Defense Department officials are scrambling to meet [President Barack] Obama’s Dec. 1 deadline to show progress in addressing sexual assault throughout the ranks, otherwise, he could revoke a commander’s powerful role in the Pentagon’s unique justice system - which though amended significantly late last year, still remains rooted in a World War II mindset. They’re churning out data and reports to demonstrate how a couple years’ worth of new policies have made it easier for victims to step forward and report crimes. Legal and policy experts chartered by the Pentagon also face their own tight schedules to produce analysis and suggestions for Obama.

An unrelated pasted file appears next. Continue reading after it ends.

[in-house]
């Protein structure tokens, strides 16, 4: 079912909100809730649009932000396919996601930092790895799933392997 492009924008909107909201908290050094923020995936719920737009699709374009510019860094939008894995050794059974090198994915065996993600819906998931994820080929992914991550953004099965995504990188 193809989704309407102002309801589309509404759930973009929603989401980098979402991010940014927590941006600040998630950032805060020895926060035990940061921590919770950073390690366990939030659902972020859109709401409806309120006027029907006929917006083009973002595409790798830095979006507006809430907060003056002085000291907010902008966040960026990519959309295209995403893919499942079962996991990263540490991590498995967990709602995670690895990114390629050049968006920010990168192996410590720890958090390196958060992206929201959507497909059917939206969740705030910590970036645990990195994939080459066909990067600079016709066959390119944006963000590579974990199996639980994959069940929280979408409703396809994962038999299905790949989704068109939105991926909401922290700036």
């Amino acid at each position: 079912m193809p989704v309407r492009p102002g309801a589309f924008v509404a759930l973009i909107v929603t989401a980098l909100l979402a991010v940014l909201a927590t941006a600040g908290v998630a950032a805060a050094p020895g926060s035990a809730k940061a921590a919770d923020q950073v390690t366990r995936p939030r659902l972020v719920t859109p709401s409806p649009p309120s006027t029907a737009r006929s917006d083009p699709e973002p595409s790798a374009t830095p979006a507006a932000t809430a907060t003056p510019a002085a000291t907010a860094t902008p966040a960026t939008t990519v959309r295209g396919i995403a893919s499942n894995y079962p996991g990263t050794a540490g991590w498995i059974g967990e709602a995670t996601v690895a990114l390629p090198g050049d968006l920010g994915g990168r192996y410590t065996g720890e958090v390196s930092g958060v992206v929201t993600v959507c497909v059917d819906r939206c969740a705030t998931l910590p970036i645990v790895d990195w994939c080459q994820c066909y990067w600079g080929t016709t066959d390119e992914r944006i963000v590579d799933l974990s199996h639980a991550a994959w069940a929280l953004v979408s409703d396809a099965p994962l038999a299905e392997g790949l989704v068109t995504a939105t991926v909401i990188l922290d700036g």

Bird-dogging everything is Congress, which this month starts crafting the next annual defense authorization bill and where one of the Pentagon’s biggest critics, Sen. Kirsten Gillibrand, is itching for another battle to shake up the military justice system.Sen. Gillibrand says, “We’re going to keep offering reform, reform, reform,” but
acknowledging she doesn’t have enough support in the full committee on her chain of command language [that would shift convening authorities' disposition power to independent military prosecutors], Gillibrand said she’d wait until later this year to force another vote once the entire defense bill hits the floor.